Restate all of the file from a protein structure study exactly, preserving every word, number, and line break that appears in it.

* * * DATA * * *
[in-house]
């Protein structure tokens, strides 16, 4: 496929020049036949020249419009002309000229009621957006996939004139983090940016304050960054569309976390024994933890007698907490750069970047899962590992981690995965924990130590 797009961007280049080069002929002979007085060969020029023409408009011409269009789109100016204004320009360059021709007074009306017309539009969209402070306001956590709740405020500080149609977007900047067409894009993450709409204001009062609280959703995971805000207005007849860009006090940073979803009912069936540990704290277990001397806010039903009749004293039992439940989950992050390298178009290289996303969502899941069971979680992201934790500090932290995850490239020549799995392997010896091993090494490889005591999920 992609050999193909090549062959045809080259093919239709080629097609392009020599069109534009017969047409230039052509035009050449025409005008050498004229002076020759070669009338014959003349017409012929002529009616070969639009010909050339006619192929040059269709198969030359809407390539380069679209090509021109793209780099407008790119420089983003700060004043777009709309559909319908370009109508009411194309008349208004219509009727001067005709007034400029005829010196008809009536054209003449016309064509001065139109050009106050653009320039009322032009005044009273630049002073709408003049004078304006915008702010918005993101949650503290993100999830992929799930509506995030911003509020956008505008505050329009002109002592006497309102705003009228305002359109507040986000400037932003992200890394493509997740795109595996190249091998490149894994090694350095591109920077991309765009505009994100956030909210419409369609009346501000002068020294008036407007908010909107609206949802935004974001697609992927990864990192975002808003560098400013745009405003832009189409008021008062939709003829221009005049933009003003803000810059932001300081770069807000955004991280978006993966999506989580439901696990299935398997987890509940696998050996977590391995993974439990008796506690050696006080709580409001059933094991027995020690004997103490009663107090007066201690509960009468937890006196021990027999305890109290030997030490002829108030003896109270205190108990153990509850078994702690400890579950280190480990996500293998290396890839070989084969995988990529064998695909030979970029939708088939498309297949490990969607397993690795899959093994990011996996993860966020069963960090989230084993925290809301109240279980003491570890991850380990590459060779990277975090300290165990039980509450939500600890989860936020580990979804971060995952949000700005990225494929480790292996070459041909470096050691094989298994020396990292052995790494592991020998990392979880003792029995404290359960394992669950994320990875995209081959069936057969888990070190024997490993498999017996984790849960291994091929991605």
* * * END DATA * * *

[in-house]
């Protein structure tokens, strides 16, 4: 496929020049036949020249419009002309000229009621957006996939004139983090940016304050960054569309976390024994933890007698907490750069970047899962590992981690995965924990130590 797009961007280049080069002929002979007085060969020029023409408009011409269009789109100016204004320009360059021709007074009306017309539009969209402070306001956590709740405020500080149609977007900047067409894009993450709409204001009062609280959703995971805000207005007849860009006090940073979803009912069936540990704290277990001397806010039903009749004293039992439940989950992050390298178009290289996303969502899941069971979680992201934790500090932290995850490239020549799995392997010896091993090494490889005591999920 992609050999193909090549062959045809080259093919239709080629097609392009020599069109534009017969047409230039052509035009050449025409005008050498004229002076020759070669009338014959003349017409012929002529009616070969639009010909050339006619192929040059269709198969030359809407390539380069679209090509021109793209780099407008790119420089983003700060004043777009709309559909319908370009109508009411194309008349208004219509009727001067005709007034400029005829010196008809009536054209003449016309064509001065139109050009106050653009320039009322032009005044009273630049002073709408003049004078304006915008702010918005993101949650503290993100999830992929799930509506995030911003509020956008505008505050329009002109002592006497309102705003009228305002359109507040986000400037932003992200890394493509997740795109595996190249091998490149894994090694350095591109920077991309765009505009994100956030909210419409369609009346501000002068020294008036407007908010909107609206949802935004974001697609992927990864990192975002808003560098400013745009405003832009189409008021008062939709003829221009005049933009003003803000810059932001300081770069807000955004991280978006993966999506989580439901696990299935398997987890509940696998050996977590391995993974439990008796506690050696006080709580409001059933094991027995020690004997103490009663107090007066201690509960009468937890006196021990027999305890109290030997030490002829108030003896109270205190108990153990509850078994702690400890579950280190480990996500293998290396890839070989084969995988990529064998695909030979970029939708088939498309297949490990969607397993690795899959093994990011996996993860966020069963960090989230084993925290809301109240279980003491570890991850380990590459060779990277975090300290165990039980509450939500600890989860936020580990979804971060995952949000700005990225494929480790292996070459041909470096050691094989298994020396990292052995790494592991020998990392979880003792029995404290359960394992669950994320990875995209081959069936057969888990070190024997490993498999017996984790849960291994091929991605």